State aid reform - European Commission proposes new draft Procedural Regulation and Enabling Regulation

As part of its broader State Aid Modernisation initiative (previously reported in Stibbe's Competition Law Newsletter of June 2012), the Commission on 5 December 2012 adopted proposals to amend two (somewhat dated) Council Regulations governing EU state aid control, notably the ‘Procedural Regulation’ of 1999 and the ‘Enabling Regulation’. The two proposals will now be discussed in the Council and in the European Parliament.

The proposal for a new ‘Procedural Regulation’ primarily aims at increasing the efficiency and transparency of the state aid procedure. It inter alia formalises the right of national courts to obtain information, or ask opinions, from the Commission on state aid issues. The proposal also introduces the right for the Commission to make amicus curiae submissions before national courts. It moreover clarifies the requirements to submit a state aid complaint. Complainants are required to submit a certain amount of compulsory information. Second, complainants must demonstrate that they are interested parties within the meaning of Article 108(2) TFEU and Article 1(h) of the Procedural Regulation. This should result in a reduction of the workload of the Commission (which would only be obliged to investigate well-founded complaints).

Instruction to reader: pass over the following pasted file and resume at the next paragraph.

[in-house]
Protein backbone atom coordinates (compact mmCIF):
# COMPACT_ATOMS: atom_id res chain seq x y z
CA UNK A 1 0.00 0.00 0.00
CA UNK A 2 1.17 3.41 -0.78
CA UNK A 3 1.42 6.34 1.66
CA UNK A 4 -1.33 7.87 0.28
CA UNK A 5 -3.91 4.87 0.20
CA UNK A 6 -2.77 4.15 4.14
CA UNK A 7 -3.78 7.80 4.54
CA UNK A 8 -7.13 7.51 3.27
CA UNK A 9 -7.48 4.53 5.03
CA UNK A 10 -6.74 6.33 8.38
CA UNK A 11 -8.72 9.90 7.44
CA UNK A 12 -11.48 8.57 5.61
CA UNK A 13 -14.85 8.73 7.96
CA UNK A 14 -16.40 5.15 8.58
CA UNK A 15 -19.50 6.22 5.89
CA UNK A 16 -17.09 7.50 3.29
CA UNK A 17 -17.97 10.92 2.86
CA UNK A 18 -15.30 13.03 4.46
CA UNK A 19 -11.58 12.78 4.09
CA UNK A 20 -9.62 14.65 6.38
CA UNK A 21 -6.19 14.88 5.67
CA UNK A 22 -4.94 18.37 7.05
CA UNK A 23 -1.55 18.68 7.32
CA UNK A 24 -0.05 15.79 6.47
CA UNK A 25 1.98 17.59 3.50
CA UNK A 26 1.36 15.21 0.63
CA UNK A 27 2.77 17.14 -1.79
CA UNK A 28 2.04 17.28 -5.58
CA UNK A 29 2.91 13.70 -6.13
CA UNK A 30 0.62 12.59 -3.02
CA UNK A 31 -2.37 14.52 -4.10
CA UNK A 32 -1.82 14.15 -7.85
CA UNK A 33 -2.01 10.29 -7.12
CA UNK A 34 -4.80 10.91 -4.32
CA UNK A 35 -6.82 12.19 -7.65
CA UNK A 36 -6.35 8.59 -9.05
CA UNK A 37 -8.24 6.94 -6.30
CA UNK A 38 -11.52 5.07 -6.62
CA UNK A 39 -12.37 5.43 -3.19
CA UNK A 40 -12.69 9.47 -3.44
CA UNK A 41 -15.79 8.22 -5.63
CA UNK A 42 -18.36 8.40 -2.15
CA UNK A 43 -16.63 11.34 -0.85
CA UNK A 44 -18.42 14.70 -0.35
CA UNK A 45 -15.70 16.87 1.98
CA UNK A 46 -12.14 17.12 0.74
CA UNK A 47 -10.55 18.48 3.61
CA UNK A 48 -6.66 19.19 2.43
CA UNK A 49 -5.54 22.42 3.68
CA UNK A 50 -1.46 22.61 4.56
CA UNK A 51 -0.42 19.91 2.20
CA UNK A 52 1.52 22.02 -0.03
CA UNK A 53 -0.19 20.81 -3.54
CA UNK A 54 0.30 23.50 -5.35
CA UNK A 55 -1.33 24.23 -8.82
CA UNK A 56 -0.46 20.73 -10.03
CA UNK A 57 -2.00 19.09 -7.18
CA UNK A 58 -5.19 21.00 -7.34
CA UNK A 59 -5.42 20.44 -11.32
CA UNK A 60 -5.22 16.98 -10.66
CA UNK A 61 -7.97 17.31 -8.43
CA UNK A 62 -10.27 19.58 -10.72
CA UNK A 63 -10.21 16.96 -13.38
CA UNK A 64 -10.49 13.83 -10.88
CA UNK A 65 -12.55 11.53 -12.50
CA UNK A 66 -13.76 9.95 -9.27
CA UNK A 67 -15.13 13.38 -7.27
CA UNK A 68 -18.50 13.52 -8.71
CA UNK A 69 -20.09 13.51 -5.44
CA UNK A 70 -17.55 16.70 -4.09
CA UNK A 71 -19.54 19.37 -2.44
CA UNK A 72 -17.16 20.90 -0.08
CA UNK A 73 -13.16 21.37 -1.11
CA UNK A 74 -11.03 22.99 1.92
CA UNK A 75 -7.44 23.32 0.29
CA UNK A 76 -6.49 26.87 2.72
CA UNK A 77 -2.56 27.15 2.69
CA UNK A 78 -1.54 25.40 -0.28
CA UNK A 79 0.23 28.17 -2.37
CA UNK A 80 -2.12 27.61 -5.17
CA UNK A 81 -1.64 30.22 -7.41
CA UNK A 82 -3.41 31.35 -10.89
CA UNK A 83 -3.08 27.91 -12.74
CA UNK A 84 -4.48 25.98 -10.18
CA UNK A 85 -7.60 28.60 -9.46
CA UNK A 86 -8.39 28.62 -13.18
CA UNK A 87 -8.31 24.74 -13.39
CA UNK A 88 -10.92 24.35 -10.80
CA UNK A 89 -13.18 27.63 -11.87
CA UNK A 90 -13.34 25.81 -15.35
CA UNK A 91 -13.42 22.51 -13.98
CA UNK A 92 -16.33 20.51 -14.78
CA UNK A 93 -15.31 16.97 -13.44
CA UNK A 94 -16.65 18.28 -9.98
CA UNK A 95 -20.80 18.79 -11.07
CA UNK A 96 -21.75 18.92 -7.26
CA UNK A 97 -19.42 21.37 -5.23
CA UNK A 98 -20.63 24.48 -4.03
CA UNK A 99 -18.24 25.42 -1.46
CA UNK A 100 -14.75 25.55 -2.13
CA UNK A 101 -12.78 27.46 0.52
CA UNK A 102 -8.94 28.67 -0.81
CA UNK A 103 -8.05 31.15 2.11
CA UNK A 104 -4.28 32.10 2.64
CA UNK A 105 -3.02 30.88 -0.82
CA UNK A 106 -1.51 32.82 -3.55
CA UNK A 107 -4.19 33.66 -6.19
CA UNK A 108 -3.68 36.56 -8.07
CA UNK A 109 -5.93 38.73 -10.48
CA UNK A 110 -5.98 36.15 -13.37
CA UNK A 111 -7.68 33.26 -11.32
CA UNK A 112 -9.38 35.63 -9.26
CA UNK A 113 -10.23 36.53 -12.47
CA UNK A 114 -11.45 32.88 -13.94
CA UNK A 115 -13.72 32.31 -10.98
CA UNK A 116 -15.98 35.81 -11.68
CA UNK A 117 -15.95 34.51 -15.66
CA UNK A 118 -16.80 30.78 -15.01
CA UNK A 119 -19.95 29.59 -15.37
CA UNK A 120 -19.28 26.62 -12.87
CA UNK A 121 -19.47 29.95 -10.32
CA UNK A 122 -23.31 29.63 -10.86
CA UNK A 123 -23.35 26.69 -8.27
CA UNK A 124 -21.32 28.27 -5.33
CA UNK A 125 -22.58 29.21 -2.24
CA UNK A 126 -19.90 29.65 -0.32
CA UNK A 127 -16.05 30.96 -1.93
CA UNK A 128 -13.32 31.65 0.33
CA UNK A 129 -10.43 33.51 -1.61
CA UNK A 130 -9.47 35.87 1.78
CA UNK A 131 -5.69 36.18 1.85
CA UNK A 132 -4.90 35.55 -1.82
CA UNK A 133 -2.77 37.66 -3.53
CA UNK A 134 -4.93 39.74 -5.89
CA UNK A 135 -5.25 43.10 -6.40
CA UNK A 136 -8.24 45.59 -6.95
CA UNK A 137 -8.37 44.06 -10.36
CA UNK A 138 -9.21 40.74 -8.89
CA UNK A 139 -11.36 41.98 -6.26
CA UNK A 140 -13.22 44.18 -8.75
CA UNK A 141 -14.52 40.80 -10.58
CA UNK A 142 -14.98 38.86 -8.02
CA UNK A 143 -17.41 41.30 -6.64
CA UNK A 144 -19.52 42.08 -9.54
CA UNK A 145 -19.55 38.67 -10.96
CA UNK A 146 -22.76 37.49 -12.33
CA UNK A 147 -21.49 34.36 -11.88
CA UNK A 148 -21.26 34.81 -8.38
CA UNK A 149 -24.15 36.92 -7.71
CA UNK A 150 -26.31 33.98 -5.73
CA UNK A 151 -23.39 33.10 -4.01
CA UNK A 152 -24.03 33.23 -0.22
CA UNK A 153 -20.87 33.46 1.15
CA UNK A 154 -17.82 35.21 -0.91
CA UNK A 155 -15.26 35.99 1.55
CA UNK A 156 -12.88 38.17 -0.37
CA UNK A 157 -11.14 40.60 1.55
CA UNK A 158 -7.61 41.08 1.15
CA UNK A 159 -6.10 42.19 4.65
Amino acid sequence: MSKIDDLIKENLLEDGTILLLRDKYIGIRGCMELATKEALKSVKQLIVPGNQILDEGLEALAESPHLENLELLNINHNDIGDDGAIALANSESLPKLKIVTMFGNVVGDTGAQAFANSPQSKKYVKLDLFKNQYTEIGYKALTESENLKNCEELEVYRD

The proposal contains other interesting features. For instance, as is already the case in antitrust and merger investigations, it would equip the Commission with effective ‘market information tools’. Thus, instead of having to rely on the voluntary cooperation of third parties, the Commission would be capable of ordering the communication of certain information within a specified deadline, subject to penalties. The proposal also envisages the possibility for the Council to conduct sector inquiries.

The proposal for a new ‘Enabling Regulation’ aims at expanding the categories of aid that may, subject to predetermined compatibility requirements, be excluded from the obligation of notifying the Commission. It would extend the scope of the Regulation inter alia to aid in favour of: culture and heritage conservation; forestry and the promotion of certain food product; conservation of marine biological resources; innovation; amateur sports; or certain broadband infrastructure.

The goal of the Commission is to have the Council amend the Enabling Regulation in the course of 2013. The Commission would then be able to implement its newly granted competence by amending the Global Block Exemption Regulation or by adopting additional Block Exemption Regulations.